Great Balls of Fire! It's Scarlett's Hat

Although Gone With The Wind costume designer Walter Plunkett received screen credit for designing the film's hats, it is well established that New York based milliner John P. John, while partnering with Frederick Hirst as John Frederics, Inc, had been commissioned by David O. Selznick to design all of the hats for the movie.

Replica of green velvet hat made from draperies from Gone With The Wind
John P. John as John Frederics, Inc. 1940-45
Drapery Costume Hat Replica
©Metropolitan Museum
Gift of Mrs. R. A. Bernatschke
To compensate him for the loss of the publicity benefits a film credit would bring him, a deal was negotiated to allow Mr. John to make and sell commercial copies of the film's hats.

The most celebrated of the over twenty hats he was charged with making was the one Scarlett O'Hara made from her mother's portieres. Attempting to stay true to the 1940's elaborately ornamented hat designs, John kept the green velvet fabric and gold braid trim but removed the rooster's feather plume. The rooster's feet were gilt.

Milliner To The Stars

Receiving even less recognition or commercial reward though was a thirty two year old African American woman named Mildred Blount. While Blount did most of the actual millinery work on Gone With The Wind, the credit went to John Frederics, Inc.

Publicity Photo of Alicia Rhet as India Wilkes in Gone With The Wind wearing headpiece designed by Mildred Blount
Alicia Rhett as India Wilkes
Mildred Blount Milliner
1939 Gone With The Wind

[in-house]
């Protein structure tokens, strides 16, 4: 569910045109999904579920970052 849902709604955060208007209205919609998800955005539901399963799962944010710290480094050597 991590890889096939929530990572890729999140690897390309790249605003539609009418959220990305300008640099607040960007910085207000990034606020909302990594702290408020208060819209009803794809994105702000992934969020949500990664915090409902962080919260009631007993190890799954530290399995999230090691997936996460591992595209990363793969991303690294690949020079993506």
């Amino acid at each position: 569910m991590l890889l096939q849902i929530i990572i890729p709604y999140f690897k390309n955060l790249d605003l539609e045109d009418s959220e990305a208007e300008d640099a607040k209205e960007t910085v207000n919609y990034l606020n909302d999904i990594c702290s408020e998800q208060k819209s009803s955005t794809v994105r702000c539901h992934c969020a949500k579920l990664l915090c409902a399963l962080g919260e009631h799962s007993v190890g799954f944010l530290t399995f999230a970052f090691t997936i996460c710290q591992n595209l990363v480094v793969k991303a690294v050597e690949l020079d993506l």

Publicity Still
With unheard of moxie for an African American in the 1930's, Blount answered an ad for a learner at the famous John Frederics' Millinery and was put to work designing hats for their wealthy society mavens.

Although enjoying a successful career while at the design company, Blount opened her own shop in Beverly Hills, California in the 1940's,

Blount would become known as the "milliner to the stars" with her clientele including Mary Pickford, Joan Crawford, Ginger Rogers, and Rosalind Russell. She designed the hats for The Easter Parade and the bridal veil Gloria Vanderbilt wore for her 1941 wedding to Pasquale diCicco.

Attendant adjusting Goria Vanderbilt's shoe for 1941 wedding.
Mildred Blount Bridal Veil Design for
Gloria Vanderbilt's 1941 wedding
Mildred Blount used her notoriety to fight for inclusion within Hollywood film making circles. She refused to enter through an establishment's back door when working wedding venues or while on movie sets. She would become the first African American member of the Motion Pictures Costumers Union.

1 comment:

Lady Arabella victoria said...

Thanks for sharing this story. I have never heard of Ms. Blount. I appreciate you enlightening me regarding her contribution to the film industry.